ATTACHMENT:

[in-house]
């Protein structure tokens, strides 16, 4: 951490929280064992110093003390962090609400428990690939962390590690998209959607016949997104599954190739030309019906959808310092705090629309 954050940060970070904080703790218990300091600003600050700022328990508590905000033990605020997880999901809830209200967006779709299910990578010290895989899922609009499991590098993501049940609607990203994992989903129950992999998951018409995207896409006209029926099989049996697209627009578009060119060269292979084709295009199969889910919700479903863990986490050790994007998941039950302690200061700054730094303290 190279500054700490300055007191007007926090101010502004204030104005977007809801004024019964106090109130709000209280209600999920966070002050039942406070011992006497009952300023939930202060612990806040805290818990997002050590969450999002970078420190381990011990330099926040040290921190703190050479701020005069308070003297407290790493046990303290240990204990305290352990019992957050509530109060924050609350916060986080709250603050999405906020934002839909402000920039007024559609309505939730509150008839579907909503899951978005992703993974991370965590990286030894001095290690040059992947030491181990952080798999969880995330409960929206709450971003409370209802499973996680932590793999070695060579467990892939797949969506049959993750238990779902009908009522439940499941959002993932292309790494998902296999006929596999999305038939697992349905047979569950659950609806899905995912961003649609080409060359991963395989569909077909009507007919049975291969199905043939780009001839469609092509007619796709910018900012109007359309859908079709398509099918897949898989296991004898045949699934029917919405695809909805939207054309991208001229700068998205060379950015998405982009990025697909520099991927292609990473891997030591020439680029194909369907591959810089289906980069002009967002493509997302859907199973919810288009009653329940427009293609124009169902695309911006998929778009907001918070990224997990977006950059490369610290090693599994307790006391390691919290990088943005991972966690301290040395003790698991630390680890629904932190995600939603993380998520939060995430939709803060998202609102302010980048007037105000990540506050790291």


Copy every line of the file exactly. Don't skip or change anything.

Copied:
[in-house]
């Protein structure tokens, strides 16, 4: 951490929280064992110093003390962090609400428990690939962390590690998209959607016949997104599954190739030309019906959808310092705090629309 954050940060970070904080703790218990300091600003600050700022328990508590905000033990605020997880999901809830209200967006779709299910990578010290895989899922609009499991590098993501049940609607990203994992989903129950992999998951018409995207896409006209029926099989049996697209627009578009060119060269292979084709295009199969889910919700479903863990986490050790994007998941039950302690200061700054730094303290 190279500054700490300055007191007007926090101010502004204030104005977007809801004024019964106090109130709000209280209600999920966070002050039942406070011992006497009952300023939930202060612990806040805290818990997002050590969450999002970078420190381990011990330099926040040290921190703190050479701020005069308070003297407290790493046990303290240990204990305290352990019992957050509530109060924050609350916060986080709250603050999405906020934002839909402000920039007024559609309505939730509150008839579907909503899951978005992703993974991370965590990286030894001095290690040059992947030491181990952080798999969880995330409960929206709450971003409370209802499973996680932590793999070695060579467990892939797949969506049959993750238990779902009908009522439940499941959002993932292309790494998902296999006929596999999305038939697992349905047979569950659950609806899905995912961003649609080409060359991963395989569909077909009507007919049975291969199905043939780009001839469609092509007619796709910018900012109007359309859908079709398509099918897949898989296991004898045949699934029917919405695809909805939207054309991208001229700068998205060379950015998405982009990025697909520099991927292609990473891997030591020439680029194909369907591959810089289906980069002009967002493509997302859907199973919810288009009653329940427009293609124009169902695309911006998929778009907001918070990224997990977006950059490369610290090693599994307790006391390691919290990088943005991972966690301290040395003790698991630390680890629904932190995600939603993380998520939060995430939709803060998202609102302010980048007037105000990540506050790291």